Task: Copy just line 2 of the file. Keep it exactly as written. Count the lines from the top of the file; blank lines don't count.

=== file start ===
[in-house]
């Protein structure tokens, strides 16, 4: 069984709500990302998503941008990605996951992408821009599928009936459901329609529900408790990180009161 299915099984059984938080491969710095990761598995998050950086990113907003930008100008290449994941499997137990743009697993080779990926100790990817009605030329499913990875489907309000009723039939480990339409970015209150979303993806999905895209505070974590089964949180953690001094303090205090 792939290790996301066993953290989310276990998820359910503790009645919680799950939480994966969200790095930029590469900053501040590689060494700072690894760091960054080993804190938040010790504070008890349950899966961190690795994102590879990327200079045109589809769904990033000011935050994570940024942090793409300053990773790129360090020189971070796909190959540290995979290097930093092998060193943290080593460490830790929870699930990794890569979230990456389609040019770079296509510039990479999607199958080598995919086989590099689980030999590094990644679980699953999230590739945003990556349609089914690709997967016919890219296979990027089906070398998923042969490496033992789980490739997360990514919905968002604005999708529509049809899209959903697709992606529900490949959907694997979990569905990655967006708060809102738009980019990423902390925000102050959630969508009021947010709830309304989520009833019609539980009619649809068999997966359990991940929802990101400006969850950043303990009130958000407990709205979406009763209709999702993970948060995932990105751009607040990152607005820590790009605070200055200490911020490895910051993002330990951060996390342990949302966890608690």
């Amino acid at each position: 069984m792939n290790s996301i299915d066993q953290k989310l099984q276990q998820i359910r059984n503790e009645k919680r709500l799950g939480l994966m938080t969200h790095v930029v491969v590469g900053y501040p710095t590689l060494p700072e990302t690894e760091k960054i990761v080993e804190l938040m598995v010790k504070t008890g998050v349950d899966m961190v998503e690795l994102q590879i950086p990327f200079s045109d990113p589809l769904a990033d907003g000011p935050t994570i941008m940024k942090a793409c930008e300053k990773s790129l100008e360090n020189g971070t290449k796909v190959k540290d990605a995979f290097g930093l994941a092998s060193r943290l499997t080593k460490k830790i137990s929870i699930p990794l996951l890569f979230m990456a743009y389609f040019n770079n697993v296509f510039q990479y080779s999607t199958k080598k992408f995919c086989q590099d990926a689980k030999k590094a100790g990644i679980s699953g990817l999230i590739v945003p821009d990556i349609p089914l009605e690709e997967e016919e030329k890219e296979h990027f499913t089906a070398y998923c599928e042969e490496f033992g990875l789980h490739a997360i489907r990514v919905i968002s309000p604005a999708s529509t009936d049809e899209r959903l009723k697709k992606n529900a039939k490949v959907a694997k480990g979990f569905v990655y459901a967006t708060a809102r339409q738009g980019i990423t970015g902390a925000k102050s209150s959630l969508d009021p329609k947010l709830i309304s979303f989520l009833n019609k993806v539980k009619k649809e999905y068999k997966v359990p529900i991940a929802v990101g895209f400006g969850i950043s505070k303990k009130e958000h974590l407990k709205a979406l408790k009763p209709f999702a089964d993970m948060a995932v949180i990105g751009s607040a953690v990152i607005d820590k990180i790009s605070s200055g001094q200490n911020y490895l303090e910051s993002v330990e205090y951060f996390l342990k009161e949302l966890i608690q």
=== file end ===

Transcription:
């Protein structure tokens, strides 16, 4: 069984709500990302998503941008990605996951992408821009599928009936459901329609529900408790990180009161 299915099984059984938080491969710095990761598995998050950086990113907003930008100008290449994941499997137990743009697993080779990926100790990817009605030329499913990875489907309000009723039939480990339409970015209150979303993806999905895209505070974590089964949180953690001094303090205090 792939290790996301066993953290989310276990998820359910503790009645919680799950939480994966969200790095930029590469900053501040590689060494700072690894760091960054080993804190938040010790504070008890349950899966961190690795994102590879990327200079045109589809769904990033000011935050994570940024942090793409300053990773790129360090020189971070796909190959540290995979290097930093092998060193943290080593460490830790929870699930990794890569979230990456389609040019770079296509510039990479999607199958080598995919086989590099689980030999590094990644679980699953999230590739945003990556349609089914690709997967016919890219296979990027089906070398998923042969490496033992789980490739997360990514919905968002604005999708529509049809899209959903697709992606529900490949959907694997979990569905990655967006708060809102738009980019990423902390925000102050959630969508009021947010709830309304989520009833019609539980009619649809068999997966359990991940929802990101400006969850950043303990009130958000407990709205979406009763209709999702993970948060995932990105751009607040990152607005820590790009605070200055200490911020490895910051993002330990951060996390342990949302966890608690």